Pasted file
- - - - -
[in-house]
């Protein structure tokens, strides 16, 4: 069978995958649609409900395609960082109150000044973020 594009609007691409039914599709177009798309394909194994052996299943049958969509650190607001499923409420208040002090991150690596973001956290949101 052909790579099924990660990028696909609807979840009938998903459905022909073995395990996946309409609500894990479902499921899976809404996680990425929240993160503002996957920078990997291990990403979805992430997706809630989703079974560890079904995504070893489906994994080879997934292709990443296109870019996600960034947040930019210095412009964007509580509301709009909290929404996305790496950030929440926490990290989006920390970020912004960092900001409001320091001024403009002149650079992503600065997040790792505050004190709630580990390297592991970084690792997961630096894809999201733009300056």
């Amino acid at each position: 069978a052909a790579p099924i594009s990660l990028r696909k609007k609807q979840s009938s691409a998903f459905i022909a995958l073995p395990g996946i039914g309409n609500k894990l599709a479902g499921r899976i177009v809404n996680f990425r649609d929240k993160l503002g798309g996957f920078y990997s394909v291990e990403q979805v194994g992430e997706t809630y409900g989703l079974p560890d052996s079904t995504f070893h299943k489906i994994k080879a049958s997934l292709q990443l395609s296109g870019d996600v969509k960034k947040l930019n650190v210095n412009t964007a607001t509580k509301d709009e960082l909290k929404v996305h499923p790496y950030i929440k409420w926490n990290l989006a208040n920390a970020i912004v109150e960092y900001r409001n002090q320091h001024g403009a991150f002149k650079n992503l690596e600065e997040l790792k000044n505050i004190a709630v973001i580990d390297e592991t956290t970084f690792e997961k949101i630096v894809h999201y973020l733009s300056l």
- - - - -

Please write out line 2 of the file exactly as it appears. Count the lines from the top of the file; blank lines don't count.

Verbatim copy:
């Protein structure tokens, strides 16, 4: 069978995958649609409900395609960082109150000044973020 594009609007691409039914599709177009798309394909194994052996299943049958969509650190607001499923409420208040002090991150690596973001956290949101 052909790579099924990660990028696909609807979840009938998903459905022909073995395990996946309409609500894990479902499921899976809404996680990425929240993160503002996957920078990997291990990403979805992430997706809630989703079974560890079904995504070893489906994994080879997934292709990443296109870019996600960034947040930019210095412009964007509580509301709009909290929404996305790496950030929440926490990290989006920390970020912004960092900001409001320091001024403009002149650079992503600065997040790792505050004190709630580990390297592991970084690792997961630096894809999201733009300056």